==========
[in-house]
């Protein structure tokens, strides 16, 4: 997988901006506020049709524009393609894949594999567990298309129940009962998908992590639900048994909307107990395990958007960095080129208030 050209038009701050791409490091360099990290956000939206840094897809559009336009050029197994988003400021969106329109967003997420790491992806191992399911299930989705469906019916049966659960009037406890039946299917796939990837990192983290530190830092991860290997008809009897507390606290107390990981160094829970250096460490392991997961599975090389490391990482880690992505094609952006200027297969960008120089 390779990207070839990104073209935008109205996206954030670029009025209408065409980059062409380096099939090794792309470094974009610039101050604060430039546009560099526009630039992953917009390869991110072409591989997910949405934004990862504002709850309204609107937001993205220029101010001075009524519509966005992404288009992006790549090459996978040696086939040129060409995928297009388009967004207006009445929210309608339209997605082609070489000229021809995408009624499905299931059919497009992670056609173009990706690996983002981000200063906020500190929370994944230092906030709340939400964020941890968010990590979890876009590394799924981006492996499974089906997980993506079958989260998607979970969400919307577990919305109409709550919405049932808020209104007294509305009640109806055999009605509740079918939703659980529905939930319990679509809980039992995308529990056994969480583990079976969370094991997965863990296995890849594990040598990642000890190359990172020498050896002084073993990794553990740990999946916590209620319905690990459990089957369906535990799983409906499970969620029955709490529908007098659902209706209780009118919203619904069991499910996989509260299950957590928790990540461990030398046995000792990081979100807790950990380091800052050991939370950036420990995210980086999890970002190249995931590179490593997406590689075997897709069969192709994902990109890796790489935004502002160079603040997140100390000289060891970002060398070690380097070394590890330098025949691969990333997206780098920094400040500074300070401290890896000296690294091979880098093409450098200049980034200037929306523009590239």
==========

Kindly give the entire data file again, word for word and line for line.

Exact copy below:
[in-house]
């Protein structure tokens, strides 16, 4: 997988901006506020049709524009393609894949594999567990298309129940009962998908992590639900048994909307107990395990958007960095080129208030 050209038009701050791409490091360099990290956000939206840094897809559009336009050029197994988003400021969106329109967003997420790491992806191992399911299930989705469906019916049966659960009037406890039946299917796939990837990192983290530190830092991860290997008809009897507390606290107390990981160094829970250096460490392991997961599975090389490391990482880690992505094609952006200027297969960008120089 390779990207070839990104073209935008109205996206954030670029009025209408065409980059062409380096099939090794792309470094974009610039101050604060430039546009560099526009630039992953917009390869991110072409591989997910949405934004990862504002709850309204609107937001993205220029101010001075009524519509966005992404288009992006790549090459996978040696086939040129060409995928297009388009967004207006009445929210309608339209997605082609070489000229021809995408009624499905299931059919497009992670056609173009990706690996983002981000200063906020500190929370994944230092906030709340939400964020941890968010990590979890876009590394799924981006492996499974089906997980993506079958989260998607979970969400919307577990919305109409709550919405049932808020209104007294509305009640109806055999009605509740079918939703659980529905939930319990679509809980039992995308529990056994969480583990079976969370094991997965863990296995890849594990040598990642000890190359990172020498050896002084073993990794553990740990999946916590209620319905690990459990089957369906535990799983409906499970969620029955709490529908007098659902209706209780009118919203619904069991499910996989509260299950957590928790990540461990030398046995000792990081979100807790950990380091800052050991939370950036420990995210980086999890970002190249995931590179490593997406590689075997897709069969192709994902990109890796790489935004502002160079603040997140100390000289060891970002060398070690380097070394590890330098025949691969990333997206780098920094400040500074300070401290890896000296690294091979880098093409450098200049980034200037929306523009590239």